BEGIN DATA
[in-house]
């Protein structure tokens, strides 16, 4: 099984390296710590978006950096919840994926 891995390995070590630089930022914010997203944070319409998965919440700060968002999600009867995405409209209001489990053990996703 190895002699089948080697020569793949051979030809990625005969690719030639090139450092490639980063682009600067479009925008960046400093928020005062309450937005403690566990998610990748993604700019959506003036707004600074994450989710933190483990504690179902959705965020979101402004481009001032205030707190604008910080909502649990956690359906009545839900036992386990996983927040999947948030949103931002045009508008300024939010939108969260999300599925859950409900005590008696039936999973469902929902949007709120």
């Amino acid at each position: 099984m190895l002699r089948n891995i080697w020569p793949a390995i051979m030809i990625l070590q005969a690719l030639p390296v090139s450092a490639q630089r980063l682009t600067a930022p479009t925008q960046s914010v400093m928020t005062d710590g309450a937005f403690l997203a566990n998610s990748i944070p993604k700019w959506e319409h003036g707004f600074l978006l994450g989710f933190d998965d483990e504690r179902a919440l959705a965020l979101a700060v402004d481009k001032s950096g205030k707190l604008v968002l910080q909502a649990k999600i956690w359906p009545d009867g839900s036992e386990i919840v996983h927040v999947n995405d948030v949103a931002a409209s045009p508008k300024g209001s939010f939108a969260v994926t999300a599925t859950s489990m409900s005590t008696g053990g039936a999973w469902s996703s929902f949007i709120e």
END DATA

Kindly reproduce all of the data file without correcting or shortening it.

[in-house]
């Protein structure tokens, strides 16, 4: 099984390296710590978006950096919840994926 891995390995070590630089930022914010997203944070319409998965919440700060968002999600009867995405409209209001489990053990996703 190895002699089948080697020569793949051979030809990625005969690719030639090139450092490639980063682009600067479009925008960046400093928020005062309450937005403690566990998610990748993604700019959506003036707004600074994450989710933190483990504690179902959705965020979101402004481009001032205030707190604008910080909502649990956690359906009545839900036992386990996983927040999947948030949103931002045009508008300024939010939108969260999300599925859950409900005590008696039936999973469902929902949007709120």
């Amino acid at each position: 099984m190895l002699r089948n891995i080697w020569p793949a390995i051979m030809i990625l070590q005969a690719l030639p390296v090139s450092a490639q630089r980063l682009t600067a930022p479009t925008q960046s914010v400093m928020t005062d710590g309450a937005f403690l997203a566990n998610s990748i944070p993604k700019w959506e319409h003036g707004f600074l978006l994450g989710f933190d998965d483990e504690r179902a919440l959705a965020l979101a700060v402004d481009k001032s950096g205030k707190l604008v968002l910080q909502a649990k999600i956690w359906p009545d009867g839900s036992e386990i919840v996983h927040v999947n995405d948030v949103a931002a409209s045009p508008k300024g209001s939010f939108a969260v994926t999300a599925t859950s489990m409900s005590t008696g053990g039936a999973w469902s996703s929902f949007i709120e």